If there were any doubts before, there are no doubts now. The black and white silent French film, The Artist, has taken the lead in this year’s Best Picture race, according to we Gurus of Gold and of course, over at Gold Derby. There is always that point in the year when you just know. And there is no stopping this movie. If there had been any stopping it it would have happened months ago. But the hype is not destroying it. If anything, it’s helping it. It reminds me of the Slumdog Millionaire year, where there was just this one movie that took everything in front of it. If we go by Anne Thompson’s branch-by-branch theory, The Artist has it all: actors, check. Director, check. Writers, check. Art directors, check. Cinematography, check. Costume, check. Score, check. Editing, check. Sound, mais bien sur! Well, let’s say imaginative sound mixers would nominate the Artist for its clever and specific use of sound. What it’s missing: gravitas. That old song Oscar requires so that something feels bigger and more “important.” Of course, Chicago didn’t have it and that movie had what the Artist had (yes, Weinsteins pushing it but also) it was just a good time to be had by all. The universal appeal of The Artist is what has it winning critics, industry and audiences alike.
Universal appeal is what gets the big house votes, the 9,000, the 6,000, the 100,000 guild voting blocks – ain’t no way they’re going to grow a pair and pick something outside that realm of “you can sit anyone down in front of it and they will get it if not love it.” What can override that, of course, is love for the filmmakers (Coens, Scorsese), or the desire to push forth real change (Bigelow). But mostly, yeah, you get the idea. What pleases, massages, comforts the most people wins. It’s as simple as that. As far as those kinds of movies go, if the Artist wins it will be one of their better choices.
The Gurus top ten hasn’t altered what we knew of the race a month ago, that’s the weird thing about Oscar – you always think the year-end films might make a difference and they almost never do – why, because they’ve been vetted by critics, sometimes by the public, sometimes both. However, it’s worth mentioning a few things that are different about this year. Maybe it will turn out that the race ends up exactly as we presume it will. We judge the frontrunner status on reviews, word of mouth, “buzz” and how many awards and nominations that film is wracking up. However, we assume that the Academy will then go the way they’ve gone for decades. This year, though, they are doing things in such a way as they’ve never done before. To that end, it’s conceivable that there might be some changes you’d see this year that you wouldn’t see last year.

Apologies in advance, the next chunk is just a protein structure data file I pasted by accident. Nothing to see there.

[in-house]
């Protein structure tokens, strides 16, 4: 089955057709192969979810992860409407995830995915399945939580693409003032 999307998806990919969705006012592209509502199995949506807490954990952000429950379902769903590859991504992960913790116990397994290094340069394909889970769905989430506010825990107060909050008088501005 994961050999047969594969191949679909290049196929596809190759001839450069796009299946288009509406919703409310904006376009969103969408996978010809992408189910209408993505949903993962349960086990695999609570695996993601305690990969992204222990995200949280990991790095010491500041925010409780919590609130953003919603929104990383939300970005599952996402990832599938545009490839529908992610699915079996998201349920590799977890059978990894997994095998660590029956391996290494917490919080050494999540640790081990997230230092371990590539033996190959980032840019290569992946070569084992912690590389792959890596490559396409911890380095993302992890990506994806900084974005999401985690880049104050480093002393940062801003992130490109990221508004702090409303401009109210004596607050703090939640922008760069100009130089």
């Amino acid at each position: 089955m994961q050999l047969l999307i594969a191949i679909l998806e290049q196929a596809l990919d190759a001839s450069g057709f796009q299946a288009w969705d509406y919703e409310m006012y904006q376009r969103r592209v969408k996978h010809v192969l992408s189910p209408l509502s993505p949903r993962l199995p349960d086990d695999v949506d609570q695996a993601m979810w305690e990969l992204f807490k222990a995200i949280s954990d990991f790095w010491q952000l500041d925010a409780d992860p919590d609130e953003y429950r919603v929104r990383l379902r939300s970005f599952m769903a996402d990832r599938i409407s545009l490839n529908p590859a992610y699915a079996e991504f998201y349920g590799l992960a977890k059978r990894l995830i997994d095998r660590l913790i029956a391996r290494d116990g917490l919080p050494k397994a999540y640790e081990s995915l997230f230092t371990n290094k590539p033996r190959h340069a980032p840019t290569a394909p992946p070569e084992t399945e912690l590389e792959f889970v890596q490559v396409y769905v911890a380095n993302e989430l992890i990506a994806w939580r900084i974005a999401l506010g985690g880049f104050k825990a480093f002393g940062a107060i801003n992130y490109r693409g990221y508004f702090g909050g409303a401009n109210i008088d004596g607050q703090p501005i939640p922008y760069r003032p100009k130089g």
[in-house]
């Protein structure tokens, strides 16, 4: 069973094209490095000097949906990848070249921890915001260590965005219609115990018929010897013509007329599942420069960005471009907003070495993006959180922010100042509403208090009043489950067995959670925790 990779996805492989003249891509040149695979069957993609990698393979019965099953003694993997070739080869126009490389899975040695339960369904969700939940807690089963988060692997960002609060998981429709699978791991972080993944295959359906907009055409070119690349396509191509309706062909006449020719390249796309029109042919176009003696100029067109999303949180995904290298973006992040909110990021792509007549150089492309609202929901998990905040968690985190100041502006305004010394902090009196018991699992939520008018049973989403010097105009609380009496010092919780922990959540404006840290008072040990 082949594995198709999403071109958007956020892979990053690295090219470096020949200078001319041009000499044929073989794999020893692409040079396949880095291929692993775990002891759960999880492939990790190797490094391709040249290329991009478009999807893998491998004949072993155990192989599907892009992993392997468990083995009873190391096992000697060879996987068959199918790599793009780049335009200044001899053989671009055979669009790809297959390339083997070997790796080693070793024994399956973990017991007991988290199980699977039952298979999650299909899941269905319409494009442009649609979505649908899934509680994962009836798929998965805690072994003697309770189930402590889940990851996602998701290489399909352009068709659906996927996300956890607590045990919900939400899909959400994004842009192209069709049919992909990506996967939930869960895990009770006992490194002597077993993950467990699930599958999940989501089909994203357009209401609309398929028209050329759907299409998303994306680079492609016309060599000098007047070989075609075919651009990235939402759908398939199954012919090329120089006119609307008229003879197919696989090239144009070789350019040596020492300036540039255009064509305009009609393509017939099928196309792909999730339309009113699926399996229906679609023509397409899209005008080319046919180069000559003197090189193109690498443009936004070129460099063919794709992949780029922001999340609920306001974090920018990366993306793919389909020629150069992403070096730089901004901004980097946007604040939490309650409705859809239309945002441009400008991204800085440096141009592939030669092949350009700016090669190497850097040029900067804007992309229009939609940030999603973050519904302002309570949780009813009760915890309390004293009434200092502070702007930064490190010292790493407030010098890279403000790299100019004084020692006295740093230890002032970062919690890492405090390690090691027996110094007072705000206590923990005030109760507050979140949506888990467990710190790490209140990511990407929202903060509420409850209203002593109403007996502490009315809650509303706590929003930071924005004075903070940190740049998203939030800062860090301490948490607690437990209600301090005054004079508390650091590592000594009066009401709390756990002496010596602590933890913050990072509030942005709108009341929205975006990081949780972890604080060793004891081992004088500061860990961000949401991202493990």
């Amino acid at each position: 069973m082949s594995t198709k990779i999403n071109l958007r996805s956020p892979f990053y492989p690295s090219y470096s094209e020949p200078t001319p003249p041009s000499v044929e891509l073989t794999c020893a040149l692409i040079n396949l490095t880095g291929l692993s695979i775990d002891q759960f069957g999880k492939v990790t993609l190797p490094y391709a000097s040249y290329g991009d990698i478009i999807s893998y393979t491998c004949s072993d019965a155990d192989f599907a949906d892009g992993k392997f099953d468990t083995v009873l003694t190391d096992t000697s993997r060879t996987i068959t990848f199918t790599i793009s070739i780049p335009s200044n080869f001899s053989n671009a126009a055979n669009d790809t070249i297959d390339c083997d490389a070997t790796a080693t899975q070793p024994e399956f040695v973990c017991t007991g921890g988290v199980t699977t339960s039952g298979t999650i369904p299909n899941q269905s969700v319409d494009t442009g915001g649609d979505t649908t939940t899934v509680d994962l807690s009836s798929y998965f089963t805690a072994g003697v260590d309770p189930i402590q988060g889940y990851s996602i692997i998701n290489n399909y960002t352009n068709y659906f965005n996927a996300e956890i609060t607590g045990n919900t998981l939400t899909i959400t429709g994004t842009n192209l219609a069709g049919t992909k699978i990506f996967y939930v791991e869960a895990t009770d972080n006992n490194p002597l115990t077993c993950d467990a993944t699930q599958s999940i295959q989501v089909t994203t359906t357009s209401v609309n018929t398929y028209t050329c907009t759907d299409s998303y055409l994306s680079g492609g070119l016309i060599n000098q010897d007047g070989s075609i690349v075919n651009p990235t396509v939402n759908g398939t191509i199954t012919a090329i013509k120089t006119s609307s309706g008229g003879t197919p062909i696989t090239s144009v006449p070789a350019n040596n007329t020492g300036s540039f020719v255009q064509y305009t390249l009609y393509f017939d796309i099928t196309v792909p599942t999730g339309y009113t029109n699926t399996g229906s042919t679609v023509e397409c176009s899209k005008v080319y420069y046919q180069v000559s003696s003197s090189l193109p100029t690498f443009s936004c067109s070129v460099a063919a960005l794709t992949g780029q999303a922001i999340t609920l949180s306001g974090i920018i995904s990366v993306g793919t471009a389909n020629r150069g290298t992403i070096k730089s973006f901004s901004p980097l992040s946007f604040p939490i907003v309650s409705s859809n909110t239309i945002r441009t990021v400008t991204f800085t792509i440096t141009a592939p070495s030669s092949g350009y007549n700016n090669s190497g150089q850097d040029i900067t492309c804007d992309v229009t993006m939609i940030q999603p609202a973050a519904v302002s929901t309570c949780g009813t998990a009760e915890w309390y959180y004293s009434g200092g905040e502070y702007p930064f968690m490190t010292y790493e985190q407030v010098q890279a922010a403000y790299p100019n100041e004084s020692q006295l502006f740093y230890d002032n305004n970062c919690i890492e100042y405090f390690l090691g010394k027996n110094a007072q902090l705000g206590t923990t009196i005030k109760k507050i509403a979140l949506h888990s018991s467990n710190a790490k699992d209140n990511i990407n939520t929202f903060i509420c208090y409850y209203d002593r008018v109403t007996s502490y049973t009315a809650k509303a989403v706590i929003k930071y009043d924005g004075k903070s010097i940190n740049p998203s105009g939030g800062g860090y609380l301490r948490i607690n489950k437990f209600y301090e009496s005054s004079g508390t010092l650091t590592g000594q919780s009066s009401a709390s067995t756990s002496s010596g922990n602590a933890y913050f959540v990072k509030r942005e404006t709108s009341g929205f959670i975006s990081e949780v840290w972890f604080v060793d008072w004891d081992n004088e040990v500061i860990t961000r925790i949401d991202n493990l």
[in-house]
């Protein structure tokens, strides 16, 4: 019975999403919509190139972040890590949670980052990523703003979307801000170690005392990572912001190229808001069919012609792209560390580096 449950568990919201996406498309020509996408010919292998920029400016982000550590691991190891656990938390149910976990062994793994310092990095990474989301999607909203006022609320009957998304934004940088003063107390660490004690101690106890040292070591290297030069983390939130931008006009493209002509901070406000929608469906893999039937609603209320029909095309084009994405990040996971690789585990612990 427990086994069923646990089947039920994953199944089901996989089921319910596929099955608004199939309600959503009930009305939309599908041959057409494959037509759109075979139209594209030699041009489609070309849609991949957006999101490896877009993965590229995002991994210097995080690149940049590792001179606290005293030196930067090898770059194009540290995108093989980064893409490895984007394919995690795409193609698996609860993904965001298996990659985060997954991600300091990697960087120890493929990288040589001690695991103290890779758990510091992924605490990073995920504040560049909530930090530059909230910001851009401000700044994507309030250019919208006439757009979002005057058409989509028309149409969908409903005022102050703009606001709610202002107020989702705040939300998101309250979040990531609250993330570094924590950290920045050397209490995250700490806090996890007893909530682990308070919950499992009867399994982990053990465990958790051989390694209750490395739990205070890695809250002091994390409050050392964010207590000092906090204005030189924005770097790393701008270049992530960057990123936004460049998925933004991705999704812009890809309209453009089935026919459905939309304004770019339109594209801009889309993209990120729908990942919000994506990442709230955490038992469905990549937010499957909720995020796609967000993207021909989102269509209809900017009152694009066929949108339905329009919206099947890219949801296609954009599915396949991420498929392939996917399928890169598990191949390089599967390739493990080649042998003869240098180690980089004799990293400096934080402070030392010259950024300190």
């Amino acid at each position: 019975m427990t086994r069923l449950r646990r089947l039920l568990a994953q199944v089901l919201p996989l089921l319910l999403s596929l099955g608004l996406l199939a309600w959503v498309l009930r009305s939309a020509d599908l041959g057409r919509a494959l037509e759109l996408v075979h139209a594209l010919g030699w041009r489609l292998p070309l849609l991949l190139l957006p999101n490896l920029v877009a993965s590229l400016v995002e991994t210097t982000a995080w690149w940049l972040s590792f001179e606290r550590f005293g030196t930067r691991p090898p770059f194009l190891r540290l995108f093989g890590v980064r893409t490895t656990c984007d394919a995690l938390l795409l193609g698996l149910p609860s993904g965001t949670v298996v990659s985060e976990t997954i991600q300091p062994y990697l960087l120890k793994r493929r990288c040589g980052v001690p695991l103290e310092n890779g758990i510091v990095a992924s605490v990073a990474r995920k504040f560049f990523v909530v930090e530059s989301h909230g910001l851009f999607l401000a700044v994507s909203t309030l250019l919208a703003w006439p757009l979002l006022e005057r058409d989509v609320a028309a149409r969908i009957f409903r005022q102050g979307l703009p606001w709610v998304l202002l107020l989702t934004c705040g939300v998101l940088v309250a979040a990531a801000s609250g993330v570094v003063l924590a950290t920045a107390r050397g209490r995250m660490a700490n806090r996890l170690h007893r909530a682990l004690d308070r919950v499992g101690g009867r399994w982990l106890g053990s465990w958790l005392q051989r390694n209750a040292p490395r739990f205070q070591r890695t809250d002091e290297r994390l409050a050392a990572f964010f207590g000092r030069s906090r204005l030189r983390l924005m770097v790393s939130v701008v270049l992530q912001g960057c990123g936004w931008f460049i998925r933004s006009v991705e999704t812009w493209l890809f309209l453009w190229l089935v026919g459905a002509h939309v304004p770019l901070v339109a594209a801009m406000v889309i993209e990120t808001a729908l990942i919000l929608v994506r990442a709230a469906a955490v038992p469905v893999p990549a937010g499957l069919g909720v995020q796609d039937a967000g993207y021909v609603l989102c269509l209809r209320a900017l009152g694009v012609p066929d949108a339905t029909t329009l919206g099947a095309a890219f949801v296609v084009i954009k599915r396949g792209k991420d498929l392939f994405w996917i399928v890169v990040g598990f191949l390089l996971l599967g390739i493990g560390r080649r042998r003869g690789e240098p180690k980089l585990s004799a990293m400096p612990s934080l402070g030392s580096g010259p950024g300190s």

1. Let Love Rule – for a film to get into the race, it has to be not LIKED but LOVED. Passion is going to come into play. The movies that voters LOVE will likely get the requisite votes to make it to the second round with a healthy amount of surplus votes (The Artist). The next thing that happens is that they go top-down from there. The number 2 and 3 votes will start to fill out the list. But no film that didn’t get any number one votes can be nominated for Best Picture. Also? Voters are only picking five films. That is how they used to do it before they had ten. So they’re used to picking only five. The difference is what film are they going to put at number one?
2. Surprises Maybe on the Horizon – knowing that The Artist is a shoo-in for a nomination, voters might decide to throw their vote not for their favorite film, The Artist, but for a film they think needs their help, like — oh say — A Separation (my no guts, no glory pick for Best Picture). They could also thrust Harry Potter in to the second round by sacrificing what would be their number one vote (The Artist) and give to a film that would ordinarily have a hard time getting there. Tree of Life seems like it might fare well under these conditions.
3. The guilds aren’t going to match Oscar in terms of voting – what the DGA will tell us is probably more valuable than the PGA this year (as it is every year) because it will tell us what five films are the most popular right now with 9,000 industry voters. I expect those directors will be:
Michel Hazanavicius, The Artist
Alexander Payne, The Descendants
Steven Spielberg, War Horse
Martin Scorsese, Hugo
Bennett Miller, Moneyball — or Terrence Malick Tree of Life or Woody Allen, Midnight in Paris, or Tate Taylor for The Help
That fifth slot is the most important. There is wiggle room in that category — and if, say, Tate Taylor is nominated, well The Help’s chances just soared. The only director who is vulnerable is Steven Spielberg for War Horse — but that’s if the movie is panned by the critics, which it shouldn’t be. I saw it at a DGA screening and there wasn’t a dry eye in the house.
But the DGA tells us which five are popular. It doesn’t rank those five. When all of the guilds ring in with their favorites we will do what we always do – wrack them up and see who is in the lead. There are usually two, sometimes three movies that hit all of the guilds. I expect the two strongest are going to be The The Artist and Hugo, which should do well across the board. Then, The Descendants and War Horse should also be strong with the guilds. Moneyball, The Help, Midnight in Paris and Tree of Life will hover around the fringe.
And again, we should remember that the Oscar race isn’t about Ms. Right. It’s about Ms. Right Now. When we remember that, figuring out who will win becomes easier and easier. As an Oscar watcher this year, since my heart was pulled from my chest and stomped all over last year, I have to just shut down this year and play it as it lays.